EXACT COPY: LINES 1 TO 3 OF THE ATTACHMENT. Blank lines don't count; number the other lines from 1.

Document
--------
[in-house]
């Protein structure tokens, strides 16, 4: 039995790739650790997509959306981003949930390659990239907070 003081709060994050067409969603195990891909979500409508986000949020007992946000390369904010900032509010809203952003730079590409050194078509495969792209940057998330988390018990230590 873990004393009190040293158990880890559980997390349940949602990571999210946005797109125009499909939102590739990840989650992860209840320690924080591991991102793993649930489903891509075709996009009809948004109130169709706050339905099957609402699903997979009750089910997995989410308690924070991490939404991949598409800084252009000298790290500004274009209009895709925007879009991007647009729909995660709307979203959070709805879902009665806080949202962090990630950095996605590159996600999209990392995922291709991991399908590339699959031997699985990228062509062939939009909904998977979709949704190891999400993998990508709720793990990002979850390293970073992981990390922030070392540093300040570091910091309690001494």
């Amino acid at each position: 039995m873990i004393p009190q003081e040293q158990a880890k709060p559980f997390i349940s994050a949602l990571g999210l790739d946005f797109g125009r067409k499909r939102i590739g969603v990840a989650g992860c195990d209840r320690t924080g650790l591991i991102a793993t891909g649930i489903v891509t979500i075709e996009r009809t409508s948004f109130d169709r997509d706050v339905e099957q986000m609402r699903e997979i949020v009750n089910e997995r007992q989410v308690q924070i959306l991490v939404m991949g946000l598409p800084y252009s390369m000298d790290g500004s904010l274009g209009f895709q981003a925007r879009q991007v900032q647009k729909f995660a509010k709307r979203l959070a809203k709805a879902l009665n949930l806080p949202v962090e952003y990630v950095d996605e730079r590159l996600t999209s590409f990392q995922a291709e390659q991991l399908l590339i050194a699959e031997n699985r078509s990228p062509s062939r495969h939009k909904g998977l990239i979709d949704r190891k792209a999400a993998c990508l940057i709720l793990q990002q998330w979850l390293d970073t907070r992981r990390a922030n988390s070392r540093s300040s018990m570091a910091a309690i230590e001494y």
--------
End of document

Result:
[in-house]
């Protein structure tokens, strides 16, 4: 039995790739650790997509959306981003949930390659990239907070 003081709060994050067409969603195990891909979500409508986000949020007992946000390369904010900032509010809203952003730079590409050194078509495969792209940057998330988390018990230590 873990004393009190040293158990880890559980997390349940949602990571999210946005797109125009499909939102590739990840989650992860209840320690924080591991991102793993649930489903891509075709996009009809948004109130169709706050339905099957609402699903997979009750089910997995989410308690924070991490939404991949598409800084252009000298790290500004274009209009895709925007879009991007647009729909995660709307979203959070709805879902009665806080949202962090990630950095996605590159996600999209990392995922291709991991399908590339699959031997699985990228062509062939939009909904998977979709949704190891999400993998990508709720793990990002979850390293970073992981990390922030070392540093300040570091910091309690001494």
């Amino acid at each position: 039995m873990i004393p009190q003081e040293q158990a880890k709060p559980f997390i349940s994050a949602l990571g999210l790739d946005f797109g125009r067409k499909r939102i590739g969603v990840a989650g992860c195990d209840r320690t924080g650790l591991i991102a793993t891909g649930i489903v891509t979500i075709e996009r009809t409508s948004f109130d169709r997509d706050v339905e099957q986000m609402r699903e997979i949020v009750n089910e997995r007992q989410v308690q924070i959306l991490v939404m991949g946000l598409p800084y252009s390369m000298d790290g500004s904010l274009g209009f895709q981003a925007r879009q991007v900032q647009k729909f995660a509010k709307r979203l959070a809203k709805a879902l009665n949930l806080p949202v962090e952003y990630v950095d996605e730079r590159l996600t999209s590409f990392q995922a291709e390659q991991l399908l590339i050194a699959e031997n699985r078509s990228p062509s062939r495969h939009k909904g998977l990239i979709d949704r190891k792209a999400a993998c990508l940057i709720l793990q990002q998330w979850l390293d970073t907070r992981r990390a922030n988390s070392r540093s300040s018990m570091a910091a309690i230590e001494y």